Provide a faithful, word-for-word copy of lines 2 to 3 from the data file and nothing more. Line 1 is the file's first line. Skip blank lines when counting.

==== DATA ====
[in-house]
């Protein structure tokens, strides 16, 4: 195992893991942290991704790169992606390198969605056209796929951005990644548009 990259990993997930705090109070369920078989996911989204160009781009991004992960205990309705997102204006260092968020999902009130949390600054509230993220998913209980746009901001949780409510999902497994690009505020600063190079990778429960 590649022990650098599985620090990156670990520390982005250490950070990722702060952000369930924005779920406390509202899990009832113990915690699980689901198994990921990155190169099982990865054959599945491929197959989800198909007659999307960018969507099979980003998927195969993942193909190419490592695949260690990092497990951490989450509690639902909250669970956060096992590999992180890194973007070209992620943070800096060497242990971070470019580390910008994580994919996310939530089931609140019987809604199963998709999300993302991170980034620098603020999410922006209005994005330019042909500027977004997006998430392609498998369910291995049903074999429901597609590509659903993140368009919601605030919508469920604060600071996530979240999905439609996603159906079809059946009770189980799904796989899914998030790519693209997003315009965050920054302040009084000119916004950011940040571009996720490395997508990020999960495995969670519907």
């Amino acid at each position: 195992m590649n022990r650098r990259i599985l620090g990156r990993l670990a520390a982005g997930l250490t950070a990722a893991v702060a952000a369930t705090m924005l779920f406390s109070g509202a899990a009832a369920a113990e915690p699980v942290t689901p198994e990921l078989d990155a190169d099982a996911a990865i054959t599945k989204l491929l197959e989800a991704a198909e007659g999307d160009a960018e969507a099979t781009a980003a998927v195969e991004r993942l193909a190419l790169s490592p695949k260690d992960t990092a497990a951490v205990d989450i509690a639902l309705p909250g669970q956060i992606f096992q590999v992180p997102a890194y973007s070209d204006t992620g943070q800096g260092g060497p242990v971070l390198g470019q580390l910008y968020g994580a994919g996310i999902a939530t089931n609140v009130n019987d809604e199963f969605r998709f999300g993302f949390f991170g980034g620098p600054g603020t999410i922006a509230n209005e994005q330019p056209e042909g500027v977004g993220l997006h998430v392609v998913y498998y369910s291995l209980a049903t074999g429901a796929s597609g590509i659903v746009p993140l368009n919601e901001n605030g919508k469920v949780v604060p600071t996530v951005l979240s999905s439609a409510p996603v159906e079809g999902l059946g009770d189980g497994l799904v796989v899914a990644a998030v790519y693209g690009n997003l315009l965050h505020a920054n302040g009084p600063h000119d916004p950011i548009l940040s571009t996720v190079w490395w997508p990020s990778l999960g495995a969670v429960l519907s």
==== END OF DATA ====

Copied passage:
């Protein structure tokens, strides 16, 4: 195992893991942290991704790169992606390198969605056209796929951005990644548009 990259990993997930705090109070369920078989996911989204160009781009991004992960205990309705997102204006260092968020999902009130949390600054509230993220998913209980746009901001949780409510999902497994690009505020600063190079990778429960 590649022990650098599985620090990156670990520390982005250490950070990722702060952000369930924005779920406390509202899990009832113990915690699980689901198994990921990155190169099982990865054959599945491929197959989800198909007659999307960018969507099979980003998927195969993942193909190419490592695949260690990092497990951490989450509690639902909250669970956060096992590999992180890194973007070209992620943070800096060497242990971070470019580390910008994580994919996310939530089931609140019987809604199963998709999300993302991170980034620098603020999410922006209005994005330019042909500027977004997006998430392609498998369910291995049903074999429901597609590509659903993140368009919601605030919508469920604060600071996530979240999905439609996603159906079809059946009770189980799904796989899914998030790519693209997003315009965050920054302040009084000119916004950011940040571009996720490395997508990020999960495995969670519907």
């Amino acid at each position: 195992m590649n022990r650098r990259i599985l620090g990156r990993l670990a520390a982005g997930l250490t950070a990722a893991v702060a952000a369930t705090m924005l779920f406390s109070g509202a899990a009832a369920a113990e915690p699980v942290t689901p198994e990921l078989d990155a190169d099982a996911a990865i054959t599945k989204l491929l197959e989800a991704a198909e007659g999307d160009a960018e969507a099979t781009a980003a998927v195969e991004r993942l193909a190419l790169s490592p695949k260690d992960t990092a497990a951490v205990d989450i509690a639902l309705p909250g669970q956060i992606f096992q590999v992180p997102a890194y973007s070209d204006t992620g943070q800096g260092g060497p242990v971070l390198g470019q580390l910008y968020g994580a994919g996310i999902a939530t089931n609140v009130n019987d809604e199963f969605r998709f999300g993302f949390f991170g980034g620098p600054g603020t999410i922006a509230n209005e994005q330019p056209e042909g500027v977004g993220l997006h998430v392609v998913y498998y369910s291995l209980a049903t074999g429901a796929s597609g590509i659903v746009p993140l368009n919601e901001n605030g919508k469920v949780v604060p600071t996530v951005l979240s999905s439609a409510p996603v159906e079809g999902l059946g009770d189980g497994l799904v796989v899914a990644a998030v790519y693209g690009n997003l315009l965050h505020a920054n302040g009084p600063h000119d916004p950011i548009l940040s571009t996720v190079w490395w997508p990020s990778l999960g495995a969670v429960l519907s």